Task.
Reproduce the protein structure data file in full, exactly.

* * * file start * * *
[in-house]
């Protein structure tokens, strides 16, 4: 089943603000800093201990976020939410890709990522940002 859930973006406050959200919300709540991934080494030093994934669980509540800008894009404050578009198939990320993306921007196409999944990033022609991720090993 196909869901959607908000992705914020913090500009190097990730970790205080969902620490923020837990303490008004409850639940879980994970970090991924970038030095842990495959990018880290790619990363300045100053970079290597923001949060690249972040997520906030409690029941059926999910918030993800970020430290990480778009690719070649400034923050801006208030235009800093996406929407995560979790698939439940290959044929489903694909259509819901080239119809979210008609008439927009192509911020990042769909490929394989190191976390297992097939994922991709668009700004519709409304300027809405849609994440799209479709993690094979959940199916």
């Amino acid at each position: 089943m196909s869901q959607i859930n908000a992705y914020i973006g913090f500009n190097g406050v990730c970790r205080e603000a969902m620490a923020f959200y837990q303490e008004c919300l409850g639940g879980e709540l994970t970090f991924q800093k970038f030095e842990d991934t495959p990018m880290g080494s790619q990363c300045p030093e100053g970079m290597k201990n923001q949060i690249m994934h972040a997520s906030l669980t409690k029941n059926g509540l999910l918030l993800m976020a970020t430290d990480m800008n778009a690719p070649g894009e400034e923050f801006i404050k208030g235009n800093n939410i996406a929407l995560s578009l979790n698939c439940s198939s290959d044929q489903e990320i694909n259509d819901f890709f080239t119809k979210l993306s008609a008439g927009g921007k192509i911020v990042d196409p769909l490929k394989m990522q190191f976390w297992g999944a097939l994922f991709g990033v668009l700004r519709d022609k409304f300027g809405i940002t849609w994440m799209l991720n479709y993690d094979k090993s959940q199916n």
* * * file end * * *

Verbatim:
[in-house]
């Protein structure tokens, strides 16, 4: 089943603000800093201990976020939410890709990522940002 859930973006406050959200919300709540991934080494030093994934669980509540800008894009404050578009198939990320993306921007196409999944990033022609991720090993 196909869901959607908000992705914020913090500009190097990730970790205080969902620490923020837990303490008004409850639940879980994970970090991924970038030095842990495959990018880290790619990363300045100053970079290597923001949060690249972040997520906030409690029941059926999910918030993800970020430290990480778009690719070649400034923050801006208030235009800093996406929407995560979790698939439940290959044929489903694909259509819901080239119809979210008609008439927009192509911020990042769909490929394989190191976390297992097939994922991709668009700004519709409304300027809405849609994440799209479709993690094979959940199916």
């Amino acid at each position: 089943m196909s869901q959607i859930n908000a992705y914020i973006g913090f500009n190097g406050v990730c970790r205080e603000a969902m620490a923020f959200y837990q303490e008004c919300l409850g639940g879980e709540l994970t970090f991924q800093k970038f030095e842990d991934t495959p990018m880290g080494s790619q990363c300045p030093e100053g970079m290597k201990n923001q949060i690249m994934h972040a997520s906030l669980t409690k029941n059926g509540l999910l918030l993800m976020a970020t430290d990480m800008n778009a690719p070649g894009e400034e923050f801006i404050k208030g235009n800093n939410i996406a929407l995560s578009l979790n698939c439940s198939s290959d044929q489903e990320i694909n259509d819901f890709f080239t119809k979210l993306s008609a008439g927009g921007k192509i911020v990042d196409p769909l490929k394989m990522q190191f976390w297992g999944a097939l994922f991709g990033v668009l700004r519709d022609k409304f300027g809405i940002t849609w994440m799209l991720n479709y993690d094979k090993s959940q199916n």